Crispr: Bacteria Adaptive Immune System

Bacteria CRISPR-cas systems have the ability to target and destroy DNA of MGEs such as plasmids, phages, transposons, and pathogenicity islands. CRISPR loci and their associated cas genes participate in the adaptive defense mechanism to protect bacteria against invaders (Deveau et al., 2010; Marraffini and Sontheimer, 2010). A CRISPR locus consists of short arrays of repetitive sequences that are separated by plasmid- or bacteriophage-derived spacer sequences. The mechanism of the CRISPR system against invaders DNA consists of three steps: Adaptation (Garneau et al., 2010; Marraffini and Sontheimer, 2010) involves the acquisition of a spacer after recognition and discrimination of two repeat units present within the CRISPR array. As the spacers are integrated at the leader end of the CRISPR loci, the position of the spacer in the locus provides a clue to its acquisition event (Deveau et al., 2008). Cas1 and cas2 proteins are essential to adaptation, as they are critical to the acquisition of the spacer.

In the CRISPR expression step, pre-CRISPR RNA (pre-crRNA) transcription occurs by RNA polymerase within the CRISPR array. After transcription, the pre-crRNA is cleaved by specific endoribonucleases into small CRISPR RNAs (crRNA). Due to its function, crRNA is also called guide RNA (Brouns et al., 2008; Carte et al., 2008).

In the final step, interference, multi-protein complexes having mature crRNA recognize and form specific base pairs with invader DNA or RNA (Brouns et al., 2008), resulting in cleavage of crRNA-invader nucleic acid complex (Figure 1) (Garneau et al., 2010).

FIGURE 1
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FIGURE 1. (A,B) Overview of the innate and adaptive immune system of bacteria against bacteriophages. Bacterial anti-phage systems with flat arrow heads. 1 = averting phage adsorption, 2 = blockage of invader DNA entry, 3 = restriction–modification system, 4 = abortive infection, and 5 = interference during assembly. The right side represents stages of bacteriophage replication in host cells. (B) Represents the CRISPR-cas immune system. In the first stage, spacer is integrated with the help of Cas1,2 proteins into the CRISPR loci. In second stage, biogenesis and maturation of pre-crRNA into mature crRNA occur. In the final stage, foreign DNA is cleaved (blue and red stripes) with the help of a specific enzyme.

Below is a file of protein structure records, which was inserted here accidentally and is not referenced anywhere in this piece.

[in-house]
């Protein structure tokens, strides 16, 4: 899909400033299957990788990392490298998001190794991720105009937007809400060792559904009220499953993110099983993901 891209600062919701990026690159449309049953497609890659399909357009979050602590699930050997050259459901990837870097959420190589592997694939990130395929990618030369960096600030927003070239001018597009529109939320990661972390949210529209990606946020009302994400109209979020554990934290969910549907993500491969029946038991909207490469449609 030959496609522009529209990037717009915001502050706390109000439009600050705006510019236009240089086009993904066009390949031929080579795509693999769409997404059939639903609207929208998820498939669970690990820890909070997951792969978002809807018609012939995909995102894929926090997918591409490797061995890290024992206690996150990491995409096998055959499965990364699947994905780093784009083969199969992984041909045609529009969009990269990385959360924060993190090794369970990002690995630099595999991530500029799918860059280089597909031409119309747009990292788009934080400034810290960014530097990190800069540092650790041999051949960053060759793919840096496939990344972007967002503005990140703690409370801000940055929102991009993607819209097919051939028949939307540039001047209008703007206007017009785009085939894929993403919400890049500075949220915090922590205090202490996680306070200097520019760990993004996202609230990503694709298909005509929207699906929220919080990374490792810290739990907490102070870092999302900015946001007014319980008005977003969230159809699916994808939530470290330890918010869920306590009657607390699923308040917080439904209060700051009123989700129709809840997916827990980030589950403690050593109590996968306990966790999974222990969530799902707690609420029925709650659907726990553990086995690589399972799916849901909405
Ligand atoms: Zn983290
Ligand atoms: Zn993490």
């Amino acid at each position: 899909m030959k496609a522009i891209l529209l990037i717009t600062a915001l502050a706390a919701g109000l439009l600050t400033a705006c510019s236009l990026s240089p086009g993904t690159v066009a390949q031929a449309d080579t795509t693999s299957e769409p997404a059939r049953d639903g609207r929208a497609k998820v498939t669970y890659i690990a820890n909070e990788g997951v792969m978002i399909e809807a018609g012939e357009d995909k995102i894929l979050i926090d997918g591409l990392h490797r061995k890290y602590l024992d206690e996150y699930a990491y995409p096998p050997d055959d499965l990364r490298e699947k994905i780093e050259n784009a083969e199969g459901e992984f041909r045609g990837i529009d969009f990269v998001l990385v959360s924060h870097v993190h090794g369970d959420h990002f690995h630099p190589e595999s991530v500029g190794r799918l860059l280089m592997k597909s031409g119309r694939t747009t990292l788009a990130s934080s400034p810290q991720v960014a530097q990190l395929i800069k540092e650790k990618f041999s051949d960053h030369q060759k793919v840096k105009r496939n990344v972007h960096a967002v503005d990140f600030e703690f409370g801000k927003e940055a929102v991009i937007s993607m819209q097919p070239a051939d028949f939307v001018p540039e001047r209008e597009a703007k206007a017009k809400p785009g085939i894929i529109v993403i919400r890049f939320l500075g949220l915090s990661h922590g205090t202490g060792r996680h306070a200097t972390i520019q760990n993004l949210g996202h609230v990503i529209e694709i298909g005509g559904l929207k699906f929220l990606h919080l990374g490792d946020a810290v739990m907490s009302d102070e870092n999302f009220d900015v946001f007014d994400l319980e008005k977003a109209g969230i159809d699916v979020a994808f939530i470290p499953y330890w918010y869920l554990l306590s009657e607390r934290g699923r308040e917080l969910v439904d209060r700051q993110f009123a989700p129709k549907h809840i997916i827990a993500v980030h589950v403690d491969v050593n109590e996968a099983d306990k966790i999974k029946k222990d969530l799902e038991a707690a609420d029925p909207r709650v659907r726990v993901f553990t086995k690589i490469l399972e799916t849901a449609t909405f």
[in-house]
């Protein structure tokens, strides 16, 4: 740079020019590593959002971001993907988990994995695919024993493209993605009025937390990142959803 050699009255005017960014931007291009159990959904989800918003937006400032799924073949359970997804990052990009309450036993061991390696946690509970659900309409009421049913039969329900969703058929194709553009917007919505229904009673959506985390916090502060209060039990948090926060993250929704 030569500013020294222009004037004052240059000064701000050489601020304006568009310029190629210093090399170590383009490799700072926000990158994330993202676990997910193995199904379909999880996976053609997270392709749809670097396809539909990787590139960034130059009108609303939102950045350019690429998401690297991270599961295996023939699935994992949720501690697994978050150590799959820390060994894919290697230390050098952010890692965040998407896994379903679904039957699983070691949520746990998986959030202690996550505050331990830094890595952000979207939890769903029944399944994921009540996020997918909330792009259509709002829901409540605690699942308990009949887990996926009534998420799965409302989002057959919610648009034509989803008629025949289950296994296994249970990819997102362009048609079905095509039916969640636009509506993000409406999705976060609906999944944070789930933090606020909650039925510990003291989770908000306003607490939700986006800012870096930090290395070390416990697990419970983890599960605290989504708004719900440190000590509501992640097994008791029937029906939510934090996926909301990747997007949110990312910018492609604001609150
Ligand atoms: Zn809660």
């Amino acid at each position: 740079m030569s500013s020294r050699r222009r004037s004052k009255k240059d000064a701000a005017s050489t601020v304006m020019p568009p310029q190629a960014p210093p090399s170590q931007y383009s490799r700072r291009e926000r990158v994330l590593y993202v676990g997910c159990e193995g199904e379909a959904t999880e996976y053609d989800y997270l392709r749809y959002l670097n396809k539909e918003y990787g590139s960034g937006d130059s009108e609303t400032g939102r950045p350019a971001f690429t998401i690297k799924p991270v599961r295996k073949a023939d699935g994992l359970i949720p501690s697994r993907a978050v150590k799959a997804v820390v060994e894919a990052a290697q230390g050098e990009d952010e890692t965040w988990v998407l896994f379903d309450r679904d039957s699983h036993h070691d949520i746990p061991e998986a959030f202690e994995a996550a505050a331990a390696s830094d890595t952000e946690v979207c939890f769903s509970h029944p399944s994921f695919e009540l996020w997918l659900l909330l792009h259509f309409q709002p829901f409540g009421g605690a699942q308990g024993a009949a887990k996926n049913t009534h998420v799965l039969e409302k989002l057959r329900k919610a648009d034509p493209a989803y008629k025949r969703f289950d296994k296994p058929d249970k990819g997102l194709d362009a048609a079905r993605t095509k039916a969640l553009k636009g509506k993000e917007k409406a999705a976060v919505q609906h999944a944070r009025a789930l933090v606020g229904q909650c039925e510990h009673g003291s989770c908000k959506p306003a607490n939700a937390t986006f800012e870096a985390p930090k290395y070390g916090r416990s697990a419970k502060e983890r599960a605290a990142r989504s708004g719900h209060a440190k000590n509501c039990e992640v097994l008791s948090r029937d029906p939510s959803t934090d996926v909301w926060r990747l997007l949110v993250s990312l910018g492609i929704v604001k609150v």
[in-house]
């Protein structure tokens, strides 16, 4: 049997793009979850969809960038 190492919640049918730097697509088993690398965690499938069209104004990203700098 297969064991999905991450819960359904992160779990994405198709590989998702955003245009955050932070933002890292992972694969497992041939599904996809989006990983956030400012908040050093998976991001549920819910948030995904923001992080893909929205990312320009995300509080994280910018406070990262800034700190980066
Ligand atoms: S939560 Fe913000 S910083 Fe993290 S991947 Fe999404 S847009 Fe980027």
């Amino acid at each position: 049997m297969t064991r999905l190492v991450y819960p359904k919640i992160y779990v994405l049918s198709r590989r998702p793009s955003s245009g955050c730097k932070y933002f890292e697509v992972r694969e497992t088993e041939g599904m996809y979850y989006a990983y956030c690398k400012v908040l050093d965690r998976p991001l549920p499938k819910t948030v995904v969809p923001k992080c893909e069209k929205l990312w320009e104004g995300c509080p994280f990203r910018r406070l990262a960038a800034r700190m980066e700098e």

Counterattack of Invaders Against the Crispr-Cas System

Phages of P. aeruginosa have been found to encode proteins that show ability to inactivate the CRISPR-cas system. The type I-F system is inhibited by five anti-CRISPR protein families, while the type I-E system is inhibited by four anti-CRISPR protein families (Bondy-Denomy et al., 2013; Pawluk et al., 2014). The genes responsible for encoding of these proteins have been observed in Mu-like phages. The anti-CRISPR operon was found to be present in the same position in a variety of Pseudomonas related phages. However, the anti-CRISPR gene complement that comprise the locus varies among phages. For example, of 24 related phages displaying the anti-CRISPR operon, 15 encode the anti-CRISPR genes of both CRISPR system types I-E and I-F, one encodes type I-E only, and type I-F only is encoded by other eight (Pawluk et al., 2014). Collectively, nine distinct arrangements were provided by these phages in type I-E and I-F anti-CRISPR genes, revealing that these genes re-assort several times via HGT in a mix-and- match manner. Due to the few homologous sequences, it is difficult to trace the anti-CRISPR protein evolutionary origin. Nevertheless, their frequent occurrence in Pseudomonas phages suggests that they provide substantial evolutionary advantage.

Function of Anti-Crispr Proteins Exhibited By Various Mechanisms